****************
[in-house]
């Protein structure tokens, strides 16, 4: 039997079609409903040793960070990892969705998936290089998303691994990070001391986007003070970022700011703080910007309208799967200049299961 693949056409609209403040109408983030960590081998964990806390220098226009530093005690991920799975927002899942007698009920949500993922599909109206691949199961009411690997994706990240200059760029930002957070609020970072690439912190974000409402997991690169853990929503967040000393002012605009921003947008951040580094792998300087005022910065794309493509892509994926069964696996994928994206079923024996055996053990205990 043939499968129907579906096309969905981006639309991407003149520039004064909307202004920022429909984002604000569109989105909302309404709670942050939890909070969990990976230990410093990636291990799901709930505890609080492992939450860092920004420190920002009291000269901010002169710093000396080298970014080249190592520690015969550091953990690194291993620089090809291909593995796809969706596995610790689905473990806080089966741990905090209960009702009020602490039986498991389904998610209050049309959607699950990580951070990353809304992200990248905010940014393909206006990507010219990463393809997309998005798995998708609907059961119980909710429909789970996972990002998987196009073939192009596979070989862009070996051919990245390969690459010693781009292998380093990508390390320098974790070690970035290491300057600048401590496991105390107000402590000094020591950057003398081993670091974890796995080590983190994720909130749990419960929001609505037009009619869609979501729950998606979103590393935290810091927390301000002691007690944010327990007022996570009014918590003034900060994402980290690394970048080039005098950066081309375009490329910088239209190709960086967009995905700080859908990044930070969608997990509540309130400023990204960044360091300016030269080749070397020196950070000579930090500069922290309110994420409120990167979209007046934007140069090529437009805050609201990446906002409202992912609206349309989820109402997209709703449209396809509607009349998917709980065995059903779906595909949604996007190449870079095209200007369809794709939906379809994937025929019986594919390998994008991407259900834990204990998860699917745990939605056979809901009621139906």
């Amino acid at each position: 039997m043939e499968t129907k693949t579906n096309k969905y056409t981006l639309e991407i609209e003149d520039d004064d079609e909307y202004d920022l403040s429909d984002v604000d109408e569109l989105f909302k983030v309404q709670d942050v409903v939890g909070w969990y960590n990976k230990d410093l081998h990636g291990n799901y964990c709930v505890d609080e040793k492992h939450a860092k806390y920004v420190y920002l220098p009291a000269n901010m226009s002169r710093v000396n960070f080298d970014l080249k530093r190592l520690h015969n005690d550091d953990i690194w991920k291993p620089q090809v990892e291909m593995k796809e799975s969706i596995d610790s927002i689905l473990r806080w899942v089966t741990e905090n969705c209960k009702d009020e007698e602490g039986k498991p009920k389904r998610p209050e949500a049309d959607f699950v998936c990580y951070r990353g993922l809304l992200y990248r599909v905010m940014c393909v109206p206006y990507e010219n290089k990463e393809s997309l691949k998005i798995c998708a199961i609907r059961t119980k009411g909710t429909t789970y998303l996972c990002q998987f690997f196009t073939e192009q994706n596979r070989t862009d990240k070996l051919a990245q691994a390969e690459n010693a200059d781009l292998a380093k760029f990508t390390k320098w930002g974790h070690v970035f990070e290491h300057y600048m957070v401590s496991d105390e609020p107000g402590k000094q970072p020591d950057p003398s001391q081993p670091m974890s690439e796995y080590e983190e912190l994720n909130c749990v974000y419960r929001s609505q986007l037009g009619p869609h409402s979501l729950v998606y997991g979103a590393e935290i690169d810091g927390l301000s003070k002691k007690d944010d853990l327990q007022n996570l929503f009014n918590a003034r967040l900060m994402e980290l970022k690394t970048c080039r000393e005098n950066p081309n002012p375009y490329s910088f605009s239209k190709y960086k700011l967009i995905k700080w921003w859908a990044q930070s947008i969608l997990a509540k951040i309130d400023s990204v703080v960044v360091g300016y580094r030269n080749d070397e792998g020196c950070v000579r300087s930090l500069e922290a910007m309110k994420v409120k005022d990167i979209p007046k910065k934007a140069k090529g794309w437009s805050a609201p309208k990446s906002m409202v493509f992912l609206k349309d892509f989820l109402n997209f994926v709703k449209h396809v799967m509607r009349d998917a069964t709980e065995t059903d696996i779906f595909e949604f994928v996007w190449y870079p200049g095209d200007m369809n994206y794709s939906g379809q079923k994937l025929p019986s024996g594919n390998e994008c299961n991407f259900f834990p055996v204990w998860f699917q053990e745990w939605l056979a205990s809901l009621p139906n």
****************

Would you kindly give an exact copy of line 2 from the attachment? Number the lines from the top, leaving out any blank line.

């Protein structure tokens, strides 16, 4: 039997079609409903040793960070990892969705998936290089998303691994990070001391986007003070970022700011703080910007309208799967200049299961 693949056409609209403040109408983030960590081998964990806390220098226009530093005690991920799975927002899942007698009920949500993922599909109206691949199961009411690997994706990240200059760029930002957070609020970072690439912190974000409402997991690169853990929503967040000393002012605009921003947008951040580094792998300087005022910065794309493509892509994926069964696996994928994206079923024996055996053990205990 043939499968129907579906096309969905981006639309991407003149520039004064909307202004920022429909984002604000569109989105909302309404709670942050939890909070969990990976230990410093990636291990799901709930505890609080492992939450860092920004420190920002009291000269901010002169710093000396080298970014080249190592520690015969550091953990690194291993620089090809291909593995796809969706596995610790689905473990806080089966741990905090209960009702009020602490039986498991389904998610209050049309959607699950990580951070990353809304992200990248905010940014393909206006990507010219990463393809997309998005798995998708609907059961119980909710429909789970996972990002998987196009073939192009596979070989862009070996051919990245390969690459010693781009292998380093990508390390320098974790070690970035290491300057600048401590496991105390107000402590000094020591950057003398081993670091974890796995080590983190994720909130749990419960929001609505037009009619869609979501729950998606979103590393935290810091927390301000002691007690944010327990007022996570009014918590003034900060994402980290690394970048080039005098950066081309375009490329910088239209190709960086967009995905700080859908990044930070969608997990509540309130400023990204960044360091300016030269080749070397020196950070000579930090500069922290309110994420409120990167979209007046934007140069090529437009805050609201990446906002409202992912609206349309989820109402997209709703449209396809509607009349998917709980065995059903779906595909949604996007190449870079095209200007369809794709939906379809994937025929019986594919390998994008991407259900834990204990998860699917745990939605056979809901009621139906």